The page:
Earth Day is just around the corner and with it, the reminder to take stock of our place on the planet, commit to taking action to protect it, and promise to heal the damage humans have caused on it. Although the need to consider the scale of environmental degradation and our role in addressing damage already done is certainly important, I’m leaning into a different message this year. More specifically, I’m promoting a “daily dose” of nature–for myself, the teachers I work with, and, of course, their students.
School gardens make it easy to immerse ourselves in nature. As Nathan Larson points out in Teaching in Nature’s Classroom: Core Principles of Garden-Based Education, “Numerous studies have shown the mental, emotional, and physical benefits of time spent in natural environments” (p. 29). He recommends inviting students to select a “sit spot” and spend an extended period of time observing what’s happening nearby.
I recently did this in my front yard, where I noticed an abundance of ladybug activity. I’ve been cultivating a ladybug population for several years and my “lazy” gardening has paid off. In one three-minute sit, I found nearly three dozen pupae. Noticing led to questions, while counting sustained my attention. What’s more, ladybug life cycles (and their complex relationship with aphids) make an excellent phenomenon for NGSS-focused unit of study.
According to some experts, the magic number is just 20 minutes. Not sure what to have students do? Generation Wild offers a list (in English or Spanish) for how to spend more time outside to reduce stress and boost an overall sense of wellbeing. One simple idea is to go on a rainbow hunt. This is especially fun when using paint chips from the hardware store (see this post from Life Lab for a description of the activity). Students develop their sensory observation skills when they spend time outdoors.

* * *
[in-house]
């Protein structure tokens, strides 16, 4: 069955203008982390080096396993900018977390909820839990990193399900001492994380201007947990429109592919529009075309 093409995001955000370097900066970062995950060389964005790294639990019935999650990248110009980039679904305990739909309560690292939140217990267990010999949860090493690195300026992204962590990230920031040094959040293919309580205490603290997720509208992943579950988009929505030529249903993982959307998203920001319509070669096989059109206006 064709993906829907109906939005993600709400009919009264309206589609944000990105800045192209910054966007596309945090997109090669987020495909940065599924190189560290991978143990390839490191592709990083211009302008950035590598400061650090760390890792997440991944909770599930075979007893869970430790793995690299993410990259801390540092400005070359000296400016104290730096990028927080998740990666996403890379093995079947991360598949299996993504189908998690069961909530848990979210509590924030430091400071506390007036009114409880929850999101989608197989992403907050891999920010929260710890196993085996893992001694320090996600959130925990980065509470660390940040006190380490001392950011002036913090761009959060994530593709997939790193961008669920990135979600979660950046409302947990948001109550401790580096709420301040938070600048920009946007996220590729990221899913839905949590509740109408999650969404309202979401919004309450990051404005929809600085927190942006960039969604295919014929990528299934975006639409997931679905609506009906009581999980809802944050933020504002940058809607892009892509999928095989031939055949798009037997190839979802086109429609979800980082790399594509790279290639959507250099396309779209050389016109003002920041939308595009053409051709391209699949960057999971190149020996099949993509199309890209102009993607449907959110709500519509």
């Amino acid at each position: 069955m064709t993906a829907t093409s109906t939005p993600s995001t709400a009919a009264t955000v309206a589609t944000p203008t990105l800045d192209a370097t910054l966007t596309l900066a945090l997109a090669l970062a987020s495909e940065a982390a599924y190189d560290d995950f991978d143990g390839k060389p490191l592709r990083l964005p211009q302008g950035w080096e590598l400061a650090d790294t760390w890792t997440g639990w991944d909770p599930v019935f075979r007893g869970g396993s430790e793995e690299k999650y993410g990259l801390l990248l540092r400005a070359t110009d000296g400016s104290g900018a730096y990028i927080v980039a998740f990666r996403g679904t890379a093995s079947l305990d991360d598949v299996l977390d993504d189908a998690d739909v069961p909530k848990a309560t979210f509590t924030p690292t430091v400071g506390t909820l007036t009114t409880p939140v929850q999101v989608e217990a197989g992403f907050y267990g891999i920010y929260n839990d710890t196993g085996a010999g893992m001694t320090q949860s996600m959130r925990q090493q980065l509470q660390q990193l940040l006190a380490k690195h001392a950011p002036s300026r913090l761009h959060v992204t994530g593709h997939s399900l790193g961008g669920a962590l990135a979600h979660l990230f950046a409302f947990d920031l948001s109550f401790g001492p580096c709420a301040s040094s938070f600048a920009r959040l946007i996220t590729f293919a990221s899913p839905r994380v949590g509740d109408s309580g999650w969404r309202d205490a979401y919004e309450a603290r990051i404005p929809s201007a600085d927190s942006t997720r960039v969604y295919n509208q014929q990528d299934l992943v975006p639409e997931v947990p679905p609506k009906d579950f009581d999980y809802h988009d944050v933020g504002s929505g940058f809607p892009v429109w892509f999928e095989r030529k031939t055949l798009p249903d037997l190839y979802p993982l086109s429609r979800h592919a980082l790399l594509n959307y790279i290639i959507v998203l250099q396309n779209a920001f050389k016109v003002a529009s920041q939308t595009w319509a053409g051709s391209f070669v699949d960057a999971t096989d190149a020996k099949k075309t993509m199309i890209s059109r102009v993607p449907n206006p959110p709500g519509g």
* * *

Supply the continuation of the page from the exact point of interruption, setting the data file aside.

In addition, they’re bound to see something AWEsome. As science journalist, Florence Williams, asserts, awe makes us “feel more connected to other people, as the world around us.” Williams is the author of The Nature Fix: Why Nature Makes Us Healthier, Happier, and More Creative, which explores the evidence that supports our need for nature and argues for routine access to the outdoors. (I read about her in an article in Flora: California’s Plants, People, Places).
One final point both Larson and Willams make is that immersing ourselves in nature need not be monumental. ‘Nearby’ nature is just as beneficial, especially for those living in urban spaces. Yards or parks are far more accessible than mountains or forests. A school garden is a readily available retreat, one that can have a tremendous influence on kids'(and teachers’) minds, bodies, and spirits.
As you prepare to celebrate Earth Day this year, reflect on how you can fit a daily dose of nature into your weekly schedule. Track any changes you notice in your mental, physical, spiritual health. Better yet, grab another person and boost the social benefit as well!
The WI School Garden Network offers copies of Teaching in Nature’s Classroom in both English and Spanish, free of charge!